This is the only time in team history that two wide receivers have surpassed 1,000 yards in the same season. Jackson's yardage total was his lowest in his first three seasons as a Buc but still a great complement to what the team's first-round rookie was able to provide. In this case, the combined touchdown total is pretty good but heavily slanted towards Evans. Also, as was the case with Carrier and Hill, this is a combination of two receivers with similar sizes and strengths.

Injuries caused Jackson to miss 17 games over the next two seasons in Tampa, so this 1,000-yard pairing proved to be a one-year occurrence.

4. Kevin House and Gerald Carter, 1984

Player

Rec.

Yards

TDs

Kevin House

76

1,005

5

Gerald Carter

60

816

5

Totals

136

1,821

10

This duo is easy to overlook for a couple of reasons. One, the 1984 season belonged to James Wilder, who set a (since-broken) NFL record with 407 carries, notched a (still-standing) Buccaneer record with 1,544 rushing yards and also caught a team-high 85 passes. And two, that '84 team went 6-10 and ended with the retirement of the team's first-ever Head Coach John McKay.

Most of the offense that year went through Wilder, but when it didn't it featured Steve DeBerg throwing to House and Carter. And if the combined totals of those two don't quite add up to the ones above them on this list, consider this: The NFL has become a much more pass-happy league in the intervening 32 years. In 1984, games featured an average of 456.4 combined gross passing yards; in 2016, that average was up to 511.2. That's a 12% jump in aerial yards. If you give House and Carter the same bump, they would have a shared line of 152-2,039-11.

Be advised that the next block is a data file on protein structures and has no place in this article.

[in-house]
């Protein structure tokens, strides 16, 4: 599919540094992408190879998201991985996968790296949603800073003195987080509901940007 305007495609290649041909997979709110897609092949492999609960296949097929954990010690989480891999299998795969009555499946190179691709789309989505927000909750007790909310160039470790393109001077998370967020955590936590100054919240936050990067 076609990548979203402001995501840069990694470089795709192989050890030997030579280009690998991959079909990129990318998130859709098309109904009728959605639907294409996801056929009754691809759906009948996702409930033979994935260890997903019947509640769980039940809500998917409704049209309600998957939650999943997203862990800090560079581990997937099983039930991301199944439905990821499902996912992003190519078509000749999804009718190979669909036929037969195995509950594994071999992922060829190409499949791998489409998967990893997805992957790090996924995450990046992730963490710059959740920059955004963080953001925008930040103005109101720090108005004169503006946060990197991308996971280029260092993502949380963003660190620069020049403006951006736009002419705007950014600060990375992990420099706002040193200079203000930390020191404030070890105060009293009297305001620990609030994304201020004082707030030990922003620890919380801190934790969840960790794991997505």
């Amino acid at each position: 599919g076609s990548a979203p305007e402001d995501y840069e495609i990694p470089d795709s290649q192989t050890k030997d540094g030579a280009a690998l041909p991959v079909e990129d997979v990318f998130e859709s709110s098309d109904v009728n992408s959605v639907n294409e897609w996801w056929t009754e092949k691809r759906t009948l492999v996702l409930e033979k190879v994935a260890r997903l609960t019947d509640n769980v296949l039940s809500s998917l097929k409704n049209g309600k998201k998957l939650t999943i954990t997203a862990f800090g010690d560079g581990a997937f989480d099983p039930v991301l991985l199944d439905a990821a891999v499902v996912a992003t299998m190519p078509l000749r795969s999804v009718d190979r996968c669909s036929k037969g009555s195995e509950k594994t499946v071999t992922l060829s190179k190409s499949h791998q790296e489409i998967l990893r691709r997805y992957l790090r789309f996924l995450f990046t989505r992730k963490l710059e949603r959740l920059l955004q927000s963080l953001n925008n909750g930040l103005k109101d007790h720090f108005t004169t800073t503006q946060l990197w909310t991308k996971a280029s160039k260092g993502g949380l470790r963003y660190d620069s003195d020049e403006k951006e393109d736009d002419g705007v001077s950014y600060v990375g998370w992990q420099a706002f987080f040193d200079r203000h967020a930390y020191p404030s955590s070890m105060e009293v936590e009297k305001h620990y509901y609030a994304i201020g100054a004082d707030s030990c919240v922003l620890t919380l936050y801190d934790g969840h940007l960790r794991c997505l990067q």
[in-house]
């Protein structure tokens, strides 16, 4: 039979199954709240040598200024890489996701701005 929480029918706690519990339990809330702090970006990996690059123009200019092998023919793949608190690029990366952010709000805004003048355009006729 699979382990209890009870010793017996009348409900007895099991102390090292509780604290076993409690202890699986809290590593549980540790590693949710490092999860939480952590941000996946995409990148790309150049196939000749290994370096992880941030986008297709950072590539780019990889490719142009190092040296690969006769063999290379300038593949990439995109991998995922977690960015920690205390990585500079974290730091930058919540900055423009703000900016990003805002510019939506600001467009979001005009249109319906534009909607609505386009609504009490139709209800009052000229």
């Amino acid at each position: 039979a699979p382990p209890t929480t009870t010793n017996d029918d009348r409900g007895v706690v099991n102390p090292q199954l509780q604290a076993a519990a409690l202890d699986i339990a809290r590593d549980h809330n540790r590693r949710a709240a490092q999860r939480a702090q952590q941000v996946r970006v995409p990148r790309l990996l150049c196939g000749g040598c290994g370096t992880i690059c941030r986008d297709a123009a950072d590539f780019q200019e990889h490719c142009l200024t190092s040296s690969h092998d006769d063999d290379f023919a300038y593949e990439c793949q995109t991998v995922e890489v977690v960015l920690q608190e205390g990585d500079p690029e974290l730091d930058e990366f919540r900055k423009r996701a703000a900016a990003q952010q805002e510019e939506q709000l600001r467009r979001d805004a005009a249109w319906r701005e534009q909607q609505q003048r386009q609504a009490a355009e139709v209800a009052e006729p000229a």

This duo also had a nice combination of skills, as House had the speed to take off the top of the defense, averaging 17.3 yards per reception in his career. Weirdly, however, in this particular year he averaged a career-low 13.2 yards per catch before going back up to 18.3 the next year.

5. Keyshawn Johnson and Keenan McCardell, 2002

Player

Rec.

Yards

TDs

Keyshawn Johnson

76

1,088

5

Keenan McCardell

61

670

6

Totals

137

1,768

11

If you could combine Johnson's 2001 season with the Buccaneers and McCardell's 2003 campaign in Tampa, you'd have this line: 190-2,440-9. If you could do that, we wouldn't be wondering what the most prolific WR duo in team history was.

However, 2002 was the only year those two played a full season together. McCardell was a huge addition to the offense in June of that year after he was cut by the Jaguars. In 2003, Johnson would end up being deactivated for the last seven weeks of the season and traded the following March but McCardell enjoyed a Pro Bowl campaign.

They were good enough in 2002, however, especially with Joe Jurevicius providing a string of big plays as the third receiver. Johnson led the team in receiving on its way to its first Super Bowl title, and McCardell caught two touchdown passes against Oakland in that championship game.